The much heralded bi-partisan 2014 budget bill passed by Congress recently doesn’t include funding for the Payment in Lieu of Taxes (PILT) program, in which the federal government attempts to reimburse counties for the property value of federally-managed land.
Nye County received $2.9 million in PILT payments during the 2013 fiscal year, which was reduced 5.1 percent to $2.66 million this year. County Manager Pam Webster told commissioners Tuesday that’s about 10 percent of the budget.
Nye County Commissioner Dan Schinhofen said he was in Washington, D.C. last week talking with members of the Nevada congressional delegation to lobby for the resumption of the program. They are confident the program funding will be reinstated and made permanent for the next five years, he said.
“What it is, all the land they manage they are trying to pay us a pittance of what they owe in property taxes,” Schinhofen said.
Commissioner Lorinda Wichman said the federal payments amount to about 33 cents per acre. Nye County is comprised of about 97 percent federally-managed land. There have been repeated requests over the year to fully fund the PILT program.
Otherwise, Schinhofen said Nye County could handle the federal government like other delinquent property tax owners.
“We could send them a tax bill and if they don’t pay it, we could sell it off for taxes,” he said.
Wichman said she couldn’t remember any time in history when the county didn’t receive any PILT payment. It’s more important to western states with a lot of federal land.
“Unfortunately, what happens is the folks in the East who are making rules and regulations they don’t understand what PILT is,” she said. “The senator in Illinois wanted to get rid of it because they were only receiving a couple hundred bucks anyway.”
Wichman posed the question: “When was the last time you were a guest in someone else’s house and you treated your host as if you were doing them a favor by being there?”
She added there have been discussions about a bill in the state Legislature creating a road district so funds from the Secure Rural Schools program go directly to that road district instead of the county. The SRS program provides funds to counties with forest service land, but that reduces the amount of money the county receives through PILT.
The National Association of Counties delivered a letter to members of the House and Senate appropriations committees signed by more than 750 county officials and 15 state associations Jan. 8 urging them to support PILT. NACO said since 1976 PILT provided critical funding to nearly 1,900 counties in 49 states and three U.S. territories.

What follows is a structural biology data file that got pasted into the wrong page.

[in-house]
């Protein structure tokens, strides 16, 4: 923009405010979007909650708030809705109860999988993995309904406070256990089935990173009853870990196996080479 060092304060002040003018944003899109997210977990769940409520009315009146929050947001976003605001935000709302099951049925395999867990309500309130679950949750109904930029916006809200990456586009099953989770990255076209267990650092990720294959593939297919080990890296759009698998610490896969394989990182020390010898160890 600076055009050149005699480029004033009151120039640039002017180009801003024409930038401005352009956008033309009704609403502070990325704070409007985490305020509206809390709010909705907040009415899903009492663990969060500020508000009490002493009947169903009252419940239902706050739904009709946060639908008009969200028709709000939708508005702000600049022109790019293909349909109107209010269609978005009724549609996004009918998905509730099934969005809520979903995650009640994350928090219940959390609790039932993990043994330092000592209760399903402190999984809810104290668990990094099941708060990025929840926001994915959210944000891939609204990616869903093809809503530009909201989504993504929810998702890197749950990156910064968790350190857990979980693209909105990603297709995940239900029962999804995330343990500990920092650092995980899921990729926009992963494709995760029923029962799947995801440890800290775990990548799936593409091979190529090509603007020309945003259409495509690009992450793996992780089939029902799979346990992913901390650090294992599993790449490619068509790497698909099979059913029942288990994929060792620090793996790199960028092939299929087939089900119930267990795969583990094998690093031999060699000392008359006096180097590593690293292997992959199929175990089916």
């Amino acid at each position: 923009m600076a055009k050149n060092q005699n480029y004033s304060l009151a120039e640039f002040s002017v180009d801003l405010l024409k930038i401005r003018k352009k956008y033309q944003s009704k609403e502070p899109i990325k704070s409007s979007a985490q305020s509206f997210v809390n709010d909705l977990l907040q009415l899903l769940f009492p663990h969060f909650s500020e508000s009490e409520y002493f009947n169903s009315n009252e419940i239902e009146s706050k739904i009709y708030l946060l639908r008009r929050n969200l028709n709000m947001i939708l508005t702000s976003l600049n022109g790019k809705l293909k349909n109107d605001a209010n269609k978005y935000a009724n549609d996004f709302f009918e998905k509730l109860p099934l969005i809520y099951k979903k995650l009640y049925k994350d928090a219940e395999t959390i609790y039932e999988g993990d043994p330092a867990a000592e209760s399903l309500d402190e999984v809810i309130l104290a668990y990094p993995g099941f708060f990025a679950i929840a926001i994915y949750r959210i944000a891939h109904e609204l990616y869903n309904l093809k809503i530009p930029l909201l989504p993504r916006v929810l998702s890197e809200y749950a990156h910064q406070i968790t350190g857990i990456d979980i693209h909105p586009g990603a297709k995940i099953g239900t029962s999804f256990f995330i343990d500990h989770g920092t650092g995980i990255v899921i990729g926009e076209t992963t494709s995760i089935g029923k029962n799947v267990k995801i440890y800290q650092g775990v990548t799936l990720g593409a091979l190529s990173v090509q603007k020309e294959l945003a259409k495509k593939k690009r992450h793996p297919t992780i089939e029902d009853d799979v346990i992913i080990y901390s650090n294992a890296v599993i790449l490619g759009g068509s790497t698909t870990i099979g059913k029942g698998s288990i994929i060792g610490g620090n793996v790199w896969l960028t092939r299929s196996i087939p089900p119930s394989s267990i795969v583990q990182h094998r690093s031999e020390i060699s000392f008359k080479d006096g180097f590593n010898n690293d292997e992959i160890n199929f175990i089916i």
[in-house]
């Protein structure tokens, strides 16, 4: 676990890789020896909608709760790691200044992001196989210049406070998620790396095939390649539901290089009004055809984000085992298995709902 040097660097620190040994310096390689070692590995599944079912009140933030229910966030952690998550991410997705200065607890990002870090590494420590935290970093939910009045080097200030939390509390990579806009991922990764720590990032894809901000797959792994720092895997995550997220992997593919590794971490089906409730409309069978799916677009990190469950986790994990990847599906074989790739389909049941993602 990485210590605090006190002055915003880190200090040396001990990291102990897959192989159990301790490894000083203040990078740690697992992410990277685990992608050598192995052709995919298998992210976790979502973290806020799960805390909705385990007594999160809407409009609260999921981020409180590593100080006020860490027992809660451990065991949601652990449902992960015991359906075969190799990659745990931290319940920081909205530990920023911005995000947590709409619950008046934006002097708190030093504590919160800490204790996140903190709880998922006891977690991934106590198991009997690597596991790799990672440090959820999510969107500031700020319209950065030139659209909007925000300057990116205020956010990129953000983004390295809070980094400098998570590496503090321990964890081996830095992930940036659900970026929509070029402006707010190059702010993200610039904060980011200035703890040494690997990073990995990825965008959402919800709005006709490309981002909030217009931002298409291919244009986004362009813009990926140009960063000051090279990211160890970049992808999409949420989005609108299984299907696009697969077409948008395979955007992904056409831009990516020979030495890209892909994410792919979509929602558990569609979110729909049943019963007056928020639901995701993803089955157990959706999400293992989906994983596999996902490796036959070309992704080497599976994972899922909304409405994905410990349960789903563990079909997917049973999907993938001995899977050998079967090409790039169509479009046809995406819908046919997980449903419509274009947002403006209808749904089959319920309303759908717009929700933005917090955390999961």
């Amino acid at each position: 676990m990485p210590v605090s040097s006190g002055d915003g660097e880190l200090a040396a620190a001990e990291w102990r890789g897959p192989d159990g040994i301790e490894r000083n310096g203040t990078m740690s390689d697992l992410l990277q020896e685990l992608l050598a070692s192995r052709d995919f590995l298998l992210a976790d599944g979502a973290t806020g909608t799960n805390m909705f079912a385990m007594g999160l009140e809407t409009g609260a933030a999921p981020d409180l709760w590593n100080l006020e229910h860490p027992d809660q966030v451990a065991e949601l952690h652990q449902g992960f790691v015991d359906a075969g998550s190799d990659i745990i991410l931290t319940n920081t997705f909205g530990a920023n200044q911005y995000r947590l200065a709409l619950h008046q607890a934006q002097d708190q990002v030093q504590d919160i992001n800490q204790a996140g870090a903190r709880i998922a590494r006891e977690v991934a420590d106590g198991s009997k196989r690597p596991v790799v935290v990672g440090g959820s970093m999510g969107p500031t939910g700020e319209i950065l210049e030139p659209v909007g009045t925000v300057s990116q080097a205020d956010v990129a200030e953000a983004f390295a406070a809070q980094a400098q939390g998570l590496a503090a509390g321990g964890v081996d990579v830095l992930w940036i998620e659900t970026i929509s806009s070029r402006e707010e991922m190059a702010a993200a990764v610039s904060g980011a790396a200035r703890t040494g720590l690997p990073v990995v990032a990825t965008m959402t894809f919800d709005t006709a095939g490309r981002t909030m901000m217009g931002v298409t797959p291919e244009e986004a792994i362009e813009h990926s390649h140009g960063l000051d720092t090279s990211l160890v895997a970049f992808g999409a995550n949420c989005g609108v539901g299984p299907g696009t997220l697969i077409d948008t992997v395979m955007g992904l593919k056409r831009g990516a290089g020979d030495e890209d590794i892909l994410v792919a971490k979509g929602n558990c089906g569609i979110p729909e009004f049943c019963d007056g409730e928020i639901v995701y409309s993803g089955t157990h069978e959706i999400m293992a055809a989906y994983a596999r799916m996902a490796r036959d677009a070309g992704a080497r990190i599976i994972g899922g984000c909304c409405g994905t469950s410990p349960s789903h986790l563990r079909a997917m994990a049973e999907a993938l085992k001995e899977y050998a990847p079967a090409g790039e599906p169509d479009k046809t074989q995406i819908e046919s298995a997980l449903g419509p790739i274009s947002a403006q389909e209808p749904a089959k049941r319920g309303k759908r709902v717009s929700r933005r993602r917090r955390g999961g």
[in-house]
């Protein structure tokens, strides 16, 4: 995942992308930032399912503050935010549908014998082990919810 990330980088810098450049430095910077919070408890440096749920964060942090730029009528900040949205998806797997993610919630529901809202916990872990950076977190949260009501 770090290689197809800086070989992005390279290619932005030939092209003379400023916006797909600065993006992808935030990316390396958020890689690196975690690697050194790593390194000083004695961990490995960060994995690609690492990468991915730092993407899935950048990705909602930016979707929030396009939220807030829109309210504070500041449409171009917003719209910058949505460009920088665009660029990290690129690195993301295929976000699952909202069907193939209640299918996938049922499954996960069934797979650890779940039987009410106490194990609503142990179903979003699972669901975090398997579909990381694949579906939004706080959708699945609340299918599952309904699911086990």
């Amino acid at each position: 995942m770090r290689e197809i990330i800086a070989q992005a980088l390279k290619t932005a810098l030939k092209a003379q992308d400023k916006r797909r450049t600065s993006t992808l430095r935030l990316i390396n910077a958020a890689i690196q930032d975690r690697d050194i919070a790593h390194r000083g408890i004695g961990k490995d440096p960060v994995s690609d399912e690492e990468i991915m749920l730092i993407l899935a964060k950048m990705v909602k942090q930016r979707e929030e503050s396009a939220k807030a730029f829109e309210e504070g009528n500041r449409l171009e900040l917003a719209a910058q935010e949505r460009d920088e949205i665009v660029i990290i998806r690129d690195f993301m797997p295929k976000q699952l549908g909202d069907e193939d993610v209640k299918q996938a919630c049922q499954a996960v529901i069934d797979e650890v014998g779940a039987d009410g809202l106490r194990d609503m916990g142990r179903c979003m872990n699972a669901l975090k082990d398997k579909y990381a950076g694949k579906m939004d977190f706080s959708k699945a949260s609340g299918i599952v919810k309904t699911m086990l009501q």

A statement from the office of U.S. Sen. Dean Heller, R-Nev. said, “Senator Heller is extremely frustrated with this situation and has been personally working with many of his western colleagues to identify solutions to the problem. Last year, Nevada’s share of FY 2013 PILT dollars exceeded $23 million. We recognize how important these resources are integral to providing public safety, fire protection, education and other essential services to Nevada’s local communities.”
On Jan. 16 Heller’s office announced he co-sponsored legislation introduced by U.S. Sen. Mark Udall, D.-Colo. to permanently authorize and fund the PILT program.
“Senator Heller is tired of the federal government shirking its responsibilities to our public land counties. PILT is not just any discretionary pot of money for members from out east to pick from for their pet projects. It is an obligation the federal government has to any county with public lands,” he said.
That same day, U.S. Rep. Steven Horsford, D-Nev., announced he spoke with community leaders and elected officials from all seven counties in his Fourth Congressional District about PILT funding. He co-sponsored House Resolution 3879 that would make permanent the PILT program.
“Work is being done on a short-term extension of the funding, which expires in June. However, Nevadans need a long-term solution. That is why I am joining a bipartisan coalition of congressional members who represent communities in need of PILT funding. We are working on a permanent vehicle for this program so rural communities have the certainty they need in their budgeting processes,” Horsford said.